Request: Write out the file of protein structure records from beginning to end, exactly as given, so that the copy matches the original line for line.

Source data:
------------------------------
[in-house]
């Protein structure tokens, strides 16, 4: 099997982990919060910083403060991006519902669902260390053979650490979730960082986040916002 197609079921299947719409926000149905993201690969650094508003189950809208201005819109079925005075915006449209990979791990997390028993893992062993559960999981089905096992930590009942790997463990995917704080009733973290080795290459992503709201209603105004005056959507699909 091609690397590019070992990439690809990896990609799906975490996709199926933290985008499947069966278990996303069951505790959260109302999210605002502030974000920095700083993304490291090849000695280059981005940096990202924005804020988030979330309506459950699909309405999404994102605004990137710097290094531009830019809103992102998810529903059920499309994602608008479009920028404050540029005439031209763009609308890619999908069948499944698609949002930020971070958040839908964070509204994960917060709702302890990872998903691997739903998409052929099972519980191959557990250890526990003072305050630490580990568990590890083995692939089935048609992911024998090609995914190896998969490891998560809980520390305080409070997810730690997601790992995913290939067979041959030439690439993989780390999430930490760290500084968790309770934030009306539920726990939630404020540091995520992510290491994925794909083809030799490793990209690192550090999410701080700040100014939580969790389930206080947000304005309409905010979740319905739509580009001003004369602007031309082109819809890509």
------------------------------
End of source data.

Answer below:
[in-house]
């Protein structure tokens, strides 16, 4: 099997982990919060910083403060991006519902669902260390053979650490979730960082986040916002 197609079921299947719409926000149905993201690969650094508003189950809208201005819109079925005075915006449209990979791990997390028993893992062993559960999981089905096992930590009942790997463990995917704080009733973290080795290459992503709201209603105004005056959507699909 091609690397590019070992990439690809990896990609799906975490996709199926933290985008499947069966278990996303069951505790959260109302999210605002502030974000920095700083993304490291090849000695280059981005940096990202924005804020988030979330309506459950699909309405999404994102605004990137710097290094531009830019809103992102998810529903059920499309994602608008479009920028404050540029005439031209763009609308890619999908069948499944698609949002930020971070958040839908964070509204994960917060709702302890990872998903691997739903998409052929099972519980191959557990250890526990003072305050630490580990568990590890083995692939089935048609992911024998090609995914190896998969490891998560809980520390305080409070997810730690997601790992995913290939067979041959030439690439993989780390999430930490760290500084968790309770934030009306539920726990939630404020540091995520992510290491994925794909083809030799490793990209690192550090999410701080700040100014939580969790389930206080947000304005309409905010979740319905739509580009001003004369602007031309082109819809890509």